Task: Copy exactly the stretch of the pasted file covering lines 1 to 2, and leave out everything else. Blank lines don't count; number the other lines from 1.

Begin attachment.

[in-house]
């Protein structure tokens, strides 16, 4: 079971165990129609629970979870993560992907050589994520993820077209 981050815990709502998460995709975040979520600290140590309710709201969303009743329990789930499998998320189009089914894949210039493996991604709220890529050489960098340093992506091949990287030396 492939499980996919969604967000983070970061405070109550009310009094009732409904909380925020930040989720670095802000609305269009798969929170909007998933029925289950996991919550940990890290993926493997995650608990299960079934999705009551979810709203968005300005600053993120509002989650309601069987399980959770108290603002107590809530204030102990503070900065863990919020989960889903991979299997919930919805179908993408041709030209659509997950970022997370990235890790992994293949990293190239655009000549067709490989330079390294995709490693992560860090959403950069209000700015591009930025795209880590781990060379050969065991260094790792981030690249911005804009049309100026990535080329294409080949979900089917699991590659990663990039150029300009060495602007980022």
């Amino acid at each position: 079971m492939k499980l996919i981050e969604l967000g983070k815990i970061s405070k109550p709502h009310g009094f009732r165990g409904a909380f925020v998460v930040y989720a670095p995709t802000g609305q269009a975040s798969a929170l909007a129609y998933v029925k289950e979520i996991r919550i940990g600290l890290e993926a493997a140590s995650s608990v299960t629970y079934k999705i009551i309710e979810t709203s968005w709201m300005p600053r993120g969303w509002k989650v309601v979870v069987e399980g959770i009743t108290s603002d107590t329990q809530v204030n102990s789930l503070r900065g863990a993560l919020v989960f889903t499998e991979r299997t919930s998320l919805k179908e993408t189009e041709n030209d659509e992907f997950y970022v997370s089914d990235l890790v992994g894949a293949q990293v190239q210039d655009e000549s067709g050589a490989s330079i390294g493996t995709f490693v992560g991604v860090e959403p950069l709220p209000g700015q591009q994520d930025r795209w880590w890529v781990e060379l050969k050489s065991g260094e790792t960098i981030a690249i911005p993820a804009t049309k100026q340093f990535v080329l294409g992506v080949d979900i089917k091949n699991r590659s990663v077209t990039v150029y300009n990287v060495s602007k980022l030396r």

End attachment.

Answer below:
[in-house]
């Protein structure tokens, strides 16, 4: 079971165990129609629970979870993560992907050589994520993820077209 981050815990709502998460995709975040979520600290140590309710709201969303009743329990789930499998998320189009089914894949210039493996991604709220890529050489960098340093992506091949990287030396 492939499980996919969604967000983070970061405070109550009310009094009732409904909380925020930040989720670095802000609305269009798969929170909007998933029925289950996991919550940990890290993926493997995650608990299960079934999705009551979810709203968005300005600053993120509002989650309601069987399980959770108290603002107590809530204030102990503070900065863990919020989960889903991979299997919930919805179908993408041709030209659509997950970022997370990235890790992994293949990293190239655009000549067709490989330079390294995709490693992560860090959403950069209000700015591009930025795209880590781990060379050969065991260094790792981030690249911005804009049309100026990535080329294409080949979900089917699991590659990663990039150029300009060495602007980022």